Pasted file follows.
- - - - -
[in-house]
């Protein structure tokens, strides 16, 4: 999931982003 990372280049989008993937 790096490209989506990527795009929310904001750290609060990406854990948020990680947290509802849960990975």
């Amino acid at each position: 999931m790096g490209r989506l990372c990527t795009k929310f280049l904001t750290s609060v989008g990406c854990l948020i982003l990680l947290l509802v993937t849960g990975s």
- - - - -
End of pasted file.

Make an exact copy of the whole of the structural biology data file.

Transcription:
[in-house]
């Protein structure tokens, strides 16, 4: 999931982003 990372280049989008993937 790096490209989506990527795009929310904001750290609060990406854990948020990680947290509802849960990975």
């Amino acid at each position: 999931m790096g490209r989506l990372c990527t795009k929310f280049l904001t750290s609060v989008g990406c854990l948020i982003l990680l947290l509802v993937t849960g990975s």